Friday, October 16, 2009

Bookends No. Three

The Train Ride

"A blind agitation is manly and uttermost. If you do not enjoy it, why make a fuss about it"

She planted her little flower of civilization into the conversation.

"Uh huh - and what exactly did you mean by that, Ma'am?"

"Oh you're so ignorant, you're such a ..."

Words failed her, an uncommon occurance. Just then the train enterred a tunnel; the darkness and the sounds enveloped them for a while. When they exited, blinking at the sunlight, she found her travelling companion in the same condition, slowly laying down the cards for solitaire. One difference - he was smiling at her.

"You yankee women sure can talk."

She sputtered for a second.

"Well, I should hope. I've studied in the finest universities, spent time in Paris..."

His calmness was unmoved.

"Well that doesn't say what kind of person you are, now does it Ma'am. I can't help but wonder what you are doing out in this god-forsaken part of the country"

She pulled her cloak around her shoulders as if for protection.

"I have family business in San Francisco. One of my sisters..."

Her voice trailed off as she thought of the errand she was on.

"Hope its nothin' serious."

His voice was half question, half condolences. She wan't sure she wanted to share family secrets with a total stranger, especially a man so... different.

He stood, picked up his Stetson from the seat next to him.

"Pardon me Ma'am, I'm going for a smoke"

She watched him cross the car to the rear platform, pulling a cigar from his suitcoat pocket as he went. Actually she was surprised at his gallantry - she half-expected him to smoke in her presence. The silence almost turned into loneliness - something she thought silly, but there it was. She turned back to the need for her trip - Lily was not only in trouble but sick as well. She wasn't looking forward to straightening out another mess. She was the strong one, though, and that had always been her lot in life. Sometimes she wished she wasn't.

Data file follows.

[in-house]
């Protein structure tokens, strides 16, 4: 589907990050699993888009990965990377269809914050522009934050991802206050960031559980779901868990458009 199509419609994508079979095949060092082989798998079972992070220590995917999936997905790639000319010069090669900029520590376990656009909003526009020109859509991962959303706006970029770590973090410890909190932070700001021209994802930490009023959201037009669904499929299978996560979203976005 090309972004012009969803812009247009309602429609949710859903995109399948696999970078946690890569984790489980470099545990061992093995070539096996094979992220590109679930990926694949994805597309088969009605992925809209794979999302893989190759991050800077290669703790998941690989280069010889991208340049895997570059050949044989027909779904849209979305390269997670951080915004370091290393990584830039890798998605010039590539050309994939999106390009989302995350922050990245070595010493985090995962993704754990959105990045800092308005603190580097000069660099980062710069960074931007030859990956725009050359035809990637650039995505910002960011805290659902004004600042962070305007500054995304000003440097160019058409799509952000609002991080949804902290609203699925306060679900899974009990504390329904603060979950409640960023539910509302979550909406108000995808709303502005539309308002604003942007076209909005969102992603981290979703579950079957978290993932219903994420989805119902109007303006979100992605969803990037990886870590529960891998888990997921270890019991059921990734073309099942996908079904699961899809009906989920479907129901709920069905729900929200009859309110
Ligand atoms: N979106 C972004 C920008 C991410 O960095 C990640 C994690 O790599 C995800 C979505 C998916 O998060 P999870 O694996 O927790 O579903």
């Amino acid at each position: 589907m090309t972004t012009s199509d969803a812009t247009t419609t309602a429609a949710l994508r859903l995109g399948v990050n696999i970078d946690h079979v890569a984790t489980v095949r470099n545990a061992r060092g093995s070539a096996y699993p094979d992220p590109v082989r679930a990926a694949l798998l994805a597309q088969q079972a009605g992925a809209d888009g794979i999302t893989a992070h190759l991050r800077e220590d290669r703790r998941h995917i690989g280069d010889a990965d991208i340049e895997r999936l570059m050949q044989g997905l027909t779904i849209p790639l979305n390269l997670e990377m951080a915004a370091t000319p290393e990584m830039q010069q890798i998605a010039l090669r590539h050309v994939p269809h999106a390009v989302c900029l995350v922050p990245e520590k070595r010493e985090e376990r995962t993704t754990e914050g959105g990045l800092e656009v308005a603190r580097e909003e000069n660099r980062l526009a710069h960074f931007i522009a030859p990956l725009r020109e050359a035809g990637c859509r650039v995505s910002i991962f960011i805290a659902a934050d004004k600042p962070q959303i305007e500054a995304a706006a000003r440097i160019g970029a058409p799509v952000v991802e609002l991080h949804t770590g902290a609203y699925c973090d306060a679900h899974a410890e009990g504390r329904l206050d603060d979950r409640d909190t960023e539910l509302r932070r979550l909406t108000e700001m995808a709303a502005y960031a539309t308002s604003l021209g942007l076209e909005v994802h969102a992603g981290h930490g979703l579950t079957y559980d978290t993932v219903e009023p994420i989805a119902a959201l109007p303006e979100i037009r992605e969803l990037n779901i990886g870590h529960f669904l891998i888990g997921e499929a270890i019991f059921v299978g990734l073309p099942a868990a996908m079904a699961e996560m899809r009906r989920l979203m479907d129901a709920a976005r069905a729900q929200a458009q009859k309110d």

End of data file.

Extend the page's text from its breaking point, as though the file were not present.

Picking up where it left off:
He walked back to their seats - they were the only occupants of the car. No wonder, she thought. Who would want to come out to such an uncivilized country unless they had to.

He stretched out on the seat, dropping the hat back next to him. He looked at her thoughtfully, his weatherbeaten face concerned.

"Ma'am, you really seem to be troubled. Is there anything I can do to help you out?"

She laughed bitterly.

"Certainly. Help me pry my sister out of a really bad marriage and get her on the train back home. Her husband is truly evil."

She was surprised that she had stopped trying to hold everything in. She didn't know why, but she was beginning to trust him. He seemed to have a quiet strength, different from the men she knew.

"In what way is he evil? Just because he wants to keep her there?"

"No - if it were that simple... He beats her. All the time. And now she's sick and he's been beating her even more becasue she isn't ..."

She couldn't bring herself to say her own sister was a whore. To be honest she didn't know what she would do when she got there. Or could do.

"Dont cotton to men like that"

She felt strength from his displeasure. She felt a sense of right, of doing the correct thing. But she suddenly couldn't hold her feelings in any more, just could not continue to be strong. She started to sob, teardrops running down her face. She felt his body next to hers, hard and lean, his arm around her heaving shoulders.

"Ma'am I've got a few friends in that town, including the police chief. I think we can get him pried away from her. Don't you worry your pretty little head about it"